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Get this man a job at the Hoover Institution!

Paul Alper shares this charming/horrifying news story:

Wisconsin pharmacist Steven Brandenburg who destroyed more than 500 doses of covid vaccine is a flat-Earther

Steven Brandenburg, the Wisconsin pharmacist who is charged with destroying nearly 600 doses of the Moderna vaccine, also believes the Earth is flat and that the sky is not real . . .

Dude could get a job as the Mary Baker Eddy Fellow at the Hoover Institution, along with the guy who predicted the number of Covid deaths would max out at 500 or the guys who were giving their expert advice to the organization that said the pandemic was over in the summer (that’s summer 2020, for those of you keeping score at home) and that there is no one for whom the benefit would outweigh the risk of these vaccines.

The Hoover Institution needs a house pharmacist, right? Fight the power, man. Stick it to those pointy-headed East Coast and Hollywood elites and show them what you think of all those highfalutin science guys! Hoover stands fast against that fancy theory of evolution, and it should be able to hold the line on that secular humanist round-earth theory too.

18 Comments

  1. John Tillinghast says:

    Summer 2020, not 2000.

  2. bbis says:

    I worry the sarcasm may be too subtle for some readers.

    • Andrew says:

      Bbis:

      I think that some Hoover affiliates do read this blog, so we can see if they take action and decide to hire this guy. The only challenge is that they’d probably have to pay him a lot to get to move from Wisconsin. Cost of living in Palo Alto is really high, or so they say.

      • bbis says:

        That would be wonderful (ly amusing). Perhaps the attraction of working with all the brilliant minds in the Bay Area would be sufficient to overcome the pricing issue. Not that I could help find them. Despite living just down the road from Palo Alto, the brilliance level feels much the same as anywhere else.

  3. paul alper says:

    The world is so insane, at least in the United States, that I barely recall forwarding the article to Andrew back in February, 2021. To indicate that we have not yet bottomed out, here is a very recent item that rivals flat earth beliefs:

    https://www.msn.com/en-us/news/politics/e2-80-98italygate-e2-80-99-election-conspiracy-theory-was-pushed-by-two-firms-led-by-woman-who-also-falsely-claimed-2430-million-mansion-was-hers/ar-AALdLiW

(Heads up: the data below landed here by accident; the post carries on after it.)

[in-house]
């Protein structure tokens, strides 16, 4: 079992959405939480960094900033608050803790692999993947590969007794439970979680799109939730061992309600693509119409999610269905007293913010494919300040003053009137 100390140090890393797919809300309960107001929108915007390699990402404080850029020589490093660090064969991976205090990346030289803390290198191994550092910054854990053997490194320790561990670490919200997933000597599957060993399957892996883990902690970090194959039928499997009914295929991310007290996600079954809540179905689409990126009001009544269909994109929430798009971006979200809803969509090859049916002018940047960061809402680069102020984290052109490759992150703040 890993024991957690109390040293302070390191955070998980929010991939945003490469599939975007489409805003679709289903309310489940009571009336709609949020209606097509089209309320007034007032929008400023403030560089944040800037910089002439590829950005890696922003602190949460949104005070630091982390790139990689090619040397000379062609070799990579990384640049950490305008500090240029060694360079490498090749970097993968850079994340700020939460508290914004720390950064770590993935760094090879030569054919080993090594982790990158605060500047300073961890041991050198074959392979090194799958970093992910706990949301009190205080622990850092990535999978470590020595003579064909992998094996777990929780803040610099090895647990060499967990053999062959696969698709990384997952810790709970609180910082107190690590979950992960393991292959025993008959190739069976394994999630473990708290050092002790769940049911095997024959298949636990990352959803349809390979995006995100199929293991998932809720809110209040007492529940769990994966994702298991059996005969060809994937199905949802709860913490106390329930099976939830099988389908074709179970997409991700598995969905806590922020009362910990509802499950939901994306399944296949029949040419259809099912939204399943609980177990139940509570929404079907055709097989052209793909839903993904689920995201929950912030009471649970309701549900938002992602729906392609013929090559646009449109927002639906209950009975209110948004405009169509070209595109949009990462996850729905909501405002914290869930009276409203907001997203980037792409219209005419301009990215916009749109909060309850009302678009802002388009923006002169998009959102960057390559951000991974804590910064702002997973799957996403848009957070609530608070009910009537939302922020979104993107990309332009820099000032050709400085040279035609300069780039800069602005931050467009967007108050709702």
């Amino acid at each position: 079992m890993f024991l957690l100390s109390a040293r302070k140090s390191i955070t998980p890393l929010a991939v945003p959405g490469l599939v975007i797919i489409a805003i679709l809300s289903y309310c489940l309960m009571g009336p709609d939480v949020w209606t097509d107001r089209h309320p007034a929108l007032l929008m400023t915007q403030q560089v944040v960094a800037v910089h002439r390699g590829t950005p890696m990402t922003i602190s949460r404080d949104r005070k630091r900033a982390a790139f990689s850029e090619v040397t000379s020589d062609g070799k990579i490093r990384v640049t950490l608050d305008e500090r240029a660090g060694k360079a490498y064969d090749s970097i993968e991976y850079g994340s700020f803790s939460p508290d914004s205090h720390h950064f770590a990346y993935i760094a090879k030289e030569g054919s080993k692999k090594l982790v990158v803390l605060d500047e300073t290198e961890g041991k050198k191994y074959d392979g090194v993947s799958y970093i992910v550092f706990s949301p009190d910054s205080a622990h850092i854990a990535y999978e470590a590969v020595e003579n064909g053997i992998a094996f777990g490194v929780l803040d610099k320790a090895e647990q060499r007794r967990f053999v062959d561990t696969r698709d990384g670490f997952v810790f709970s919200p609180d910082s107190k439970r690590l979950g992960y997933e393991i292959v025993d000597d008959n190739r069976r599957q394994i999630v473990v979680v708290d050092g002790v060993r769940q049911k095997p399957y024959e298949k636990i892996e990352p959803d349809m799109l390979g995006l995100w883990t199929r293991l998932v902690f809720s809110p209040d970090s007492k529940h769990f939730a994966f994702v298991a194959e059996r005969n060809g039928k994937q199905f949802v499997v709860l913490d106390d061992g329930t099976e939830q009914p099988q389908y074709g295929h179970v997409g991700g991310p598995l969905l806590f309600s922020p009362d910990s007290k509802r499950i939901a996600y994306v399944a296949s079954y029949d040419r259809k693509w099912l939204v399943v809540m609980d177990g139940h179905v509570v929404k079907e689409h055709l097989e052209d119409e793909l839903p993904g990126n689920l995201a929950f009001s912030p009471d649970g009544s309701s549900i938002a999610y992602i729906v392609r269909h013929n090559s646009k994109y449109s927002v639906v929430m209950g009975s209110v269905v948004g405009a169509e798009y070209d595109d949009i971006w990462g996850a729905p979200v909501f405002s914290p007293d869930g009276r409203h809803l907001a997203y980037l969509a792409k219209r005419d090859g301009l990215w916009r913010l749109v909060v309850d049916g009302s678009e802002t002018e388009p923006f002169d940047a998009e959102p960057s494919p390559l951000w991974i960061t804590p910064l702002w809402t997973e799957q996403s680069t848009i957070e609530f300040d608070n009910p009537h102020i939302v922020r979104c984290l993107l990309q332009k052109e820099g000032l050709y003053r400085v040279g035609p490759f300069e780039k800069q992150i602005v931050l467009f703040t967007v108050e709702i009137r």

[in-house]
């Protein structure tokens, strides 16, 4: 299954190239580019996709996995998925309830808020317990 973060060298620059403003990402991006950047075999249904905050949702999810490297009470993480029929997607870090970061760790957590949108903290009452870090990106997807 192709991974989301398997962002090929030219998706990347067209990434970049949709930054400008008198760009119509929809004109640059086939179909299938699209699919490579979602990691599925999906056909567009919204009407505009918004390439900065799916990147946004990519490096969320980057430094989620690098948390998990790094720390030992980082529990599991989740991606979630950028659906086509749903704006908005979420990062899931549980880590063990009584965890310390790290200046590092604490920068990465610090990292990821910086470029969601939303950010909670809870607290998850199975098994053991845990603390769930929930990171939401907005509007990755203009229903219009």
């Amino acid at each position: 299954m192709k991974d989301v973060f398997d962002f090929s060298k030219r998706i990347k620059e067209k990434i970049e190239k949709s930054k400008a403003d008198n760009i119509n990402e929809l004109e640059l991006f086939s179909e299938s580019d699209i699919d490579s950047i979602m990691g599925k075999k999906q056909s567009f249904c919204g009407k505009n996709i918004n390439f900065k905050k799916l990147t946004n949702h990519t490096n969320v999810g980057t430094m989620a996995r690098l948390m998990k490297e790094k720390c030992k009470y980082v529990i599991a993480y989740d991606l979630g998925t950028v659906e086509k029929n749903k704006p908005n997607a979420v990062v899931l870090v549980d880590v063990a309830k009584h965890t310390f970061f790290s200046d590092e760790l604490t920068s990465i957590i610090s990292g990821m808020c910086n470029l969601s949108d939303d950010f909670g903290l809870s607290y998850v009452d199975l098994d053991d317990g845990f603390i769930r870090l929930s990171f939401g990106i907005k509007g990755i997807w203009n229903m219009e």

“‘Italygate’ election conspiracy theory was pushed by two firms led by woman [Edwards] who also falsely claimed $30 million mansion was hers”

    “According to the conspiracy theory known as “Italygate,” people working for the Italian defense contractor, in coordination with senior CIA officials, used military satellites to switch votes from Trump to Joe Biden and swing the result of the election.”

    “In September 2019, Edwards announced that her USAerospace group had bought the assets of Iceland’s bankrupt airline Wow Air and said it would soon resume flights. It has not.”

  4. chrisare says:

    Way to punch up. If only he believed empirically well tested ideas like white supremacy, intersectionality and that the only way to fight racism is through racism he might be redeemable and employable at nearly every elite institution in the country.

    • Andrew says:

      Chrisare:

      I don’t think anyone thinks that the only way to fight racism is through racism. Regarding the other ideas you mention, I don’t think white supremacy or intersectionality are “empirically well tested” or that anyone claims they are. I think of white supremacy and intersectionality as ways of thinking about the world, and these are not well-defined terms. Here’s a recent news article that covers some of these issues in a reasonable way, I think.

      Also, I’m not a fan of the terms “punching up” and “punching down.” First, I’m not punching; I’m pointing out absurdities. Second, Stanford is neither “up” nor “down” relative to Columbia. I mean, sure, Stanford is higher-ranked than Columbia under the usual metrics, so I guess you’re right that I’m punching up, but I don’t see them as above or below me; they’re just a different university with their own problems. Not that Columbia’s perfect; we’ve got Dr. Oz. Anyway, it’s not my fault that Stanford hosts evolution deniers and covid minimizers; that’s their call. And as long as they’re out there promoting this sort of thing, I think the rest of us have every right—even, at times, a duty—to mock it. This shouldn’t get in the way of you criticizing intersectionality or whatever. There’s a lot out there to be mocked, and a big internet is available to do so.